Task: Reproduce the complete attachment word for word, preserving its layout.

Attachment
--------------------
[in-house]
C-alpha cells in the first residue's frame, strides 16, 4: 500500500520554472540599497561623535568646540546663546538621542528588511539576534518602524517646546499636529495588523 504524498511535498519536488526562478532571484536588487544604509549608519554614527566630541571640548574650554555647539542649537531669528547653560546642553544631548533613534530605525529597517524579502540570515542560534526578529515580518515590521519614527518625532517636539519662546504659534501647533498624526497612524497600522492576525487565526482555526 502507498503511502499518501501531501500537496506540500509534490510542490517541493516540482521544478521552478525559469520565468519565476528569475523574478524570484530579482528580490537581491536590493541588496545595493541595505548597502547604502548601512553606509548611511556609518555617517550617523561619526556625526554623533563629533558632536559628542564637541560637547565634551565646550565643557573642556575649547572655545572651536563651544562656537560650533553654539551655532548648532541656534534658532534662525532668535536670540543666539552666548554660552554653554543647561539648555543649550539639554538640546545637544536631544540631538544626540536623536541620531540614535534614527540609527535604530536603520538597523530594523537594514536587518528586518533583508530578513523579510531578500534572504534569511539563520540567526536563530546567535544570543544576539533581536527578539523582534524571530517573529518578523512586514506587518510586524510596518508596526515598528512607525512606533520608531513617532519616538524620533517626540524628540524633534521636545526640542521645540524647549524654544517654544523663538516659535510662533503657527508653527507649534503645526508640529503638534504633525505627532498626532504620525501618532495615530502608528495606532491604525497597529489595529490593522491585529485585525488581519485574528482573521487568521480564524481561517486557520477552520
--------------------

[in-house]
C-alpha cells in the first residue's frame, strides 16, 4: 500500500520554472540599497561623535568646540546663546538621542528588511539576534518602524517646546499636529495588523 504524498511535498519536488526562478532571484536588487544604509549608519554614527566630541571640548574650554555647539542649537531669528547653560546642553544631548533613534530605525529597517524579502540570515542560534526578529515580518515590521519614527518625532517636539519662546504659534501647533498624526497612524497600522492576525487565526482555526 502507498503511502499518501501531501500537496506540500509534490510542490517541493516540482521544478521552478525559469520565468519565476528569475523574478524570484530579482528580490537581491536590493541588496545595493541595505548597502547604502548601512553606509548611511556609518555617517550617523561619526556625526554623533563629533558632536559628542564637541560637547565634551565646550565643557573642556575649547572655545572651536563651544562656537560650533553654539551655532548648532541656534534658532534662525532668535536670540543666539552666548554660552554653554543647561539648555543649550539639554538640546545637544536631544540631538544626540536623536541620531540614535534614527540609527535604530536603520538597523530594523537594514536587518528586518533583508530578513523579510531578500534572504534569511539563520540567526536563530546567535544570543544576539533581536527578539523582534524571530517573529518578523512586514506587518510586524510596518508596526515598528512607525512606533520608531513617532519616538524620533517626540524628540524633534521636545526640542521645540524647549524654544517654544523663538516659535510662533503657527508653527507649534503645526508640529503638534504633525505627532498626532504620525501618532495615530502608528495606532491604525497597529489595529490593522491585529485585525488581519485574528482573521487568521480564524481561517486557520477552520